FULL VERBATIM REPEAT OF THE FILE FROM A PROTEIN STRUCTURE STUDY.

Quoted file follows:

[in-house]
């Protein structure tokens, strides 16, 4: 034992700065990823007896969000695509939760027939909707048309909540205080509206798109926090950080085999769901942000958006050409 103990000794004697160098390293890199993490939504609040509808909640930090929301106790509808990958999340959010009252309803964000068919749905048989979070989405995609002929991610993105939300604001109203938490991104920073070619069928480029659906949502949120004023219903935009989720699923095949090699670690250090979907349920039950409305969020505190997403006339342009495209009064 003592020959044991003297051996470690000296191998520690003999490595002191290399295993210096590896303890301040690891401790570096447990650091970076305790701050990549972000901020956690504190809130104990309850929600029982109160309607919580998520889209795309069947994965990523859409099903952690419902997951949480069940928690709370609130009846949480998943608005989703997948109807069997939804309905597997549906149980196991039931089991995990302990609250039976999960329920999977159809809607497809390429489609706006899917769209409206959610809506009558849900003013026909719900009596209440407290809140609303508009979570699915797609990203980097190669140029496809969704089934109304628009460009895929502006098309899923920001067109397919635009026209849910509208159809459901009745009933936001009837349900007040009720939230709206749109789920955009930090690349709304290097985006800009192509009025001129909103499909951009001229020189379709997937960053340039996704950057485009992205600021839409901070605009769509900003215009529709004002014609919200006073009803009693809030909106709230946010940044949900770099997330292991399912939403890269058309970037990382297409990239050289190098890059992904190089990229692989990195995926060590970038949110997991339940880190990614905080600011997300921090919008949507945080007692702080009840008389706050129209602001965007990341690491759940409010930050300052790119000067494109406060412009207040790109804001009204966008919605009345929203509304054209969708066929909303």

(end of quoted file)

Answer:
[in-house]
């Protein structure tokens, strides 16, 4: 034992700065990823007896969000695509939760027939909707048309909540205080509206798109926090950080085999769901942000958006050409 103990000794004697160098390293890199993490939504609040509808909640930090929301106790509808990958999340959010009252309803964000068919749905048989979070989405995609002929991610993105939300604001109203938490991104920073070619069928480029659906949502949120004023219903935009989720699923095949090699670690250090979907349920039950409305969020505190997403006339342009495209009064 003592020959044991003297051996470690000296191998520690003999490595002191290399295993210096590896303890301040690891401790570096447990650091970076305790701050990549972000901020956690504190809130104990309850929600029982109160309607919580998520889209795309069947994965990523859409099903952690419902997951949480069940928690709370609130009846949480998943608005989703997948109807069997939804309905597997549906149980196991039931089991995990302990609250039976999960329920999977159809809607497809390429489609706006899917769209409206959610809506009558849900003013026909719900009596209440407290809140609303508009979570699915797609990203980097190669140029496809969704089934109304628009460009895929502006098309899923920001067109397919635009026209849910509208159809459901009745009933936001009837349900007040009720939230709206749109789920955009930090690349709304290097985006800009192509009025001129909103499909951009001229020189379709997937960053340039996704950057485009992205600021839409901070605009769509900003215009529709004002014609919200006073009803009693809030909106709230946010940044949900770099997330292991399912939403890269058309970037990382297409990239050289190098890059992904190089990229692989990195995926060590970038949110997991339940880190990614905080600011997300921090919008949507945080007692702080009840008389706050129209602001965007990341690491759940409010930050300052790119000067494109406060412009207040790109804001009204966008919605009345929203509304054209969708066929909303």